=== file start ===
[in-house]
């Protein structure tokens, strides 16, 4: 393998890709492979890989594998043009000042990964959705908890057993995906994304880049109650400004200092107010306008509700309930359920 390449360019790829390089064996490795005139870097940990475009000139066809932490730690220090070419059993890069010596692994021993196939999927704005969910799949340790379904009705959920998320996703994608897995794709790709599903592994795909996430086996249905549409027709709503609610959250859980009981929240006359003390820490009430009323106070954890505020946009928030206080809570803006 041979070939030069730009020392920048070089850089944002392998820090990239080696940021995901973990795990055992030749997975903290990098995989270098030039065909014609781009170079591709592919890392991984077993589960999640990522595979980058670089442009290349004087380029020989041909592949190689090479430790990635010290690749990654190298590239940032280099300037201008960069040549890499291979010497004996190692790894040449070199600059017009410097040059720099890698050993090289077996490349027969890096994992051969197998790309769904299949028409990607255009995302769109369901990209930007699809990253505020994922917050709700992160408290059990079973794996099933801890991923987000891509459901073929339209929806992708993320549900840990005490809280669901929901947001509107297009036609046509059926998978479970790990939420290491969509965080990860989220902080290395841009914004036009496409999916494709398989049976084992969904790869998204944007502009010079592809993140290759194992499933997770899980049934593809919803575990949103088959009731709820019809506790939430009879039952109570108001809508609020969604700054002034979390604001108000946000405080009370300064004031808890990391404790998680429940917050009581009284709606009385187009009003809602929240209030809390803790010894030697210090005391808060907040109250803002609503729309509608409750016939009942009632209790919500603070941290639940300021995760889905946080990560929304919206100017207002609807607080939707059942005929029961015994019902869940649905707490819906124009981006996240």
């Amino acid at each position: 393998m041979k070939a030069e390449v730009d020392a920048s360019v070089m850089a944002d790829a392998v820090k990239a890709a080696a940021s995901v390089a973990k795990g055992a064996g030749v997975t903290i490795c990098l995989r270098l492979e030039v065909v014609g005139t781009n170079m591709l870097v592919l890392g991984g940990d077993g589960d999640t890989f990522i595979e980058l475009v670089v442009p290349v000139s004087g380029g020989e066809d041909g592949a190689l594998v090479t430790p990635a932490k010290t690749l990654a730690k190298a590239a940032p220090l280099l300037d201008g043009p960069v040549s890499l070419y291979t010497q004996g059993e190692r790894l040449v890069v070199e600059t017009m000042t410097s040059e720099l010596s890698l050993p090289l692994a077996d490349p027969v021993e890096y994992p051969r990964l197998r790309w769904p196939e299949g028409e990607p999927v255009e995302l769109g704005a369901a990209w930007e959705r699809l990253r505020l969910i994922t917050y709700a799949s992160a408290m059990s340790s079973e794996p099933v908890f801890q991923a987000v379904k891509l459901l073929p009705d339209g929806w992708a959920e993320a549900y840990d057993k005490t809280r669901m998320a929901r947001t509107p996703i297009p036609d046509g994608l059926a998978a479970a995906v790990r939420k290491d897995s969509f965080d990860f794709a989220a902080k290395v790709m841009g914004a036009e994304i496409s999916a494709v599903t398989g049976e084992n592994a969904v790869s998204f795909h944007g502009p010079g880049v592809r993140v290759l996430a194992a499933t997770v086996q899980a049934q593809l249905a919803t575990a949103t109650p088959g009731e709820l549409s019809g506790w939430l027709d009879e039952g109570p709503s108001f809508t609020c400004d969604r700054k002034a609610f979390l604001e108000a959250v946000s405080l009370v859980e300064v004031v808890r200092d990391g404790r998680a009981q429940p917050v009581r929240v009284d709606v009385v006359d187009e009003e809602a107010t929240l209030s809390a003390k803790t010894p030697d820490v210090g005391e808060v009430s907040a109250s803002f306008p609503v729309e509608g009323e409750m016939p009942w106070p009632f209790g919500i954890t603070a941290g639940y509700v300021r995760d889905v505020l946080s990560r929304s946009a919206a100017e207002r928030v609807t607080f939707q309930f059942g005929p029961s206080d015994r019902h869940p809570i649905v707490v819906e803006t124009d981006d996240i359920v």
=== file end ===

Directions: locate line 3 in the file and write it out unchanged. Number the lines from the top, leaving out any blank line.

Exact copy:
């Amino acid at each position: 393998m041979k070939a030069e390449v730009d020392a920048s360019v070089m850089a944002d790829a392998v820090k990239a890709a080696a940021s995901v390089a973990k795990g055992a064996g030749v997975t903290i490795c990098l995989r270098l492979e030039v065909v014609g005139t781009n170079m591709l870097v592919l890392g991984g940990d077993g589960d999640t890989f990522i595979e980058l475009v670089v442009p290349v000139s004087g380029g020989e066809d041909g592949a190689l594998v090479t430790p990635a932490k010290t690749l990654a730690k190298a590239a940032p220090l280099l300037d201008g043009p960069v040549s890499l070419y291979t010497q004996g059993e190692r790894l040449v890069v070199e600059t017009m000042t410097s040059e720099l010596s890698l050993p090289l692994a077996d490349p027969v021993e890096y994992p051969r990964l197998r790309w769904p196939e299949g028409e990607p999927v255009e995302l769109g704005a369901a990209w930007e959705r699809l990253r505020l969910i994922t917050y709700a799949s992160a408290m059990s340790s079973e794996p099933v908890f801890q991923a987000v379904k891509l459901l073929p009705d339209g929806w992708a959920e993320a549900y840990d057993k005490t809280r669901m998320a929901r947001t509107p996703i297009p036609d046509g994608l059926a998978a479970a995906v790990r939420k290491d897995s969509f965080d990860f794709a989220a902080k290395v790709m841009g914004a036009e994304i496409s999916a494709v599903t398989g049976e084992n592994a969904v790869s998204f795909h944007g502009p010079g880049v592809r993140v290759l996430a194992a499933t997770v086996q899980a049934q593809l249905a919803t575990a949103t109650p088959g009731e709820l549409s019809g506790w939430l027709d009879e039952g109570p709503s108001f809508t609020c400004d969604r700054k002034a609610f979390l604001e108000a959250v946000s405080l009370v859980e300064v004031v808890r200092d990391g404790r998680a009981q429940p917050v009581r929240v009284d709606v009385v006359d187009e009003e809602a107010t929240l209030s809390a003390k803790t010894p030697d820490v210090g005391e808060v009430s907040a109250s803002f306008p609503v729309e509608g009323e409750m016939p009942w106070p009632f209790g919500i954890t603070a941290g639940y509700v300021r995760d889905v505020l946080s990560r929304s946009a919206a100017e207002r928030v609807t607080f939707q309930f059942g005929p029961s206080d015994r019902h869940p809570i649905v707490v819906e803006t124009d981006d996240i359920v």